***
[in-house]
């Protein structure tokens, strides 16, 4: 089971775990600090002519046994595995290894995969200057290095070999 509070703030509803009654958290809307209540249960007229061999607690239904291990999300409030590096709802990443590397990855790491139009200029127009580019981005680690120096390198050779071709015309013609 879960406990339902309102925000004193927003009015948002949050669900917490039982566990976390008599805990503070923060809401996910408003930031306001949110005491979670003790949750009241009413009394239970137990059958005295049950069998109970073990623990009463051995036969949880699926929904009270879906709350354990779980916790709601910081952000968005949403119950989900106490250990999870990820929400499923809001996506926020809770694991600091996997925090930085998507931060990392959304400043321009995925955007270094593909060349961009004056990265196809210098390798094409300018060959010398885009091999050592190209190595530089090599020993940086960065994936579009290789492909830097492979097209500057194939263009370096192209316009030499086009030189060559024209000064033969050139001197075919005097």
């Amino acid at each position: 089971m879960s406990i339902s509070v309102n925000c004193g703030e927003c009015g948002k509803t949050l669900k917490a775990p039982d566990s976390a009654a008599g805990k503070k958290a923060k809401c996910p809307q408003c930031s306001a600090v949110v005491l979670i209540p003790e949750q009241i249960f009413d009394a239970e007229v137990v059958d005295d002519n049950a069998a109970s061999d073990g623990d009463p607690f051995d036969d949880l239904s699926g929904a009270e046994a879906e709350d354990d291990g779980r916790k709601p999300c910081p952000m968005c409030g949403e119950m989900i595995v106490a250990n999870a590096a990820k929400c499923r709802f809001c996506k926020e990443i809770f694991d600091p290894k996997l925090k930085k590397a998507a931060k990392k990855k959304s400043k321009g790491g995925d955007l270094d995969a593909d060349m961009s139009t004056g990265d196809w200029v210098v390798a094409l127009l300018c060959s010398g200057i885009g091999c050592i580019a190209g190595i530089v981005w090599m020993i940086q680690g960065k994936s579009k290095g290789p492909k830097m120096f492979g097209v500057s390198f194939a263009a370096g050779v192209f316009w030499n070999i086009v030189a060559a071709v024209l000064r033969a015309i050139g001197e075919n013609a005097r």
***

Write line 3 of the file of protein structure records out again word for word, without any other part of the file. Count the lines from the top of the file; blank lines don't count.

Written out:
């Amino acid at each position: 089971m879960s406990i339902s509070v309102n925000c004193g703030e927003c009015g948002k509803t949050l669900k917490a775990p039982d566990s976390a009654a008599g805990k503070k958290a923060k809401c996910p809307q408003c930031s306001a600090v949110v005491l979670i209540p003790e949750q009241i249960f009413d009394a239970e007229v137990v059958d005295d002519n049950a069998a109970s061999d073990g623990d009463p607690f051995d036969d949880l239904s699926g929904a009270e046994a879906e709350d354990d291990g779980r916790k709601p999300c910081p952000m968005c409030g949403e119950m989900i595995v106490a250990n999870a590096a990820k929400c499923r709802f809001c996506k926020e990443i809770f694991d600091p290894k996997l925090k930085k590397a998507a931060k990392k990855k959304s400043k321009g790491g995925d955007l270094d995969a593909d060349m961009s139009t004056g990265d196809w200029v210098v390798a094409l127009l300018c060959s010398g200057i885009g091999c050592i580019a190209g190595i530089v981005w090599m020993i940086q680690g960065k994936s579009k290095g290789p492909k830097m120096f492979g097209v500057s390198f194939a263009a370096g050779v192209f316009w030499n070999i086009v030189a060559a071709v024209l000064r033969a015309i050139g001197e075919n013609a005097r």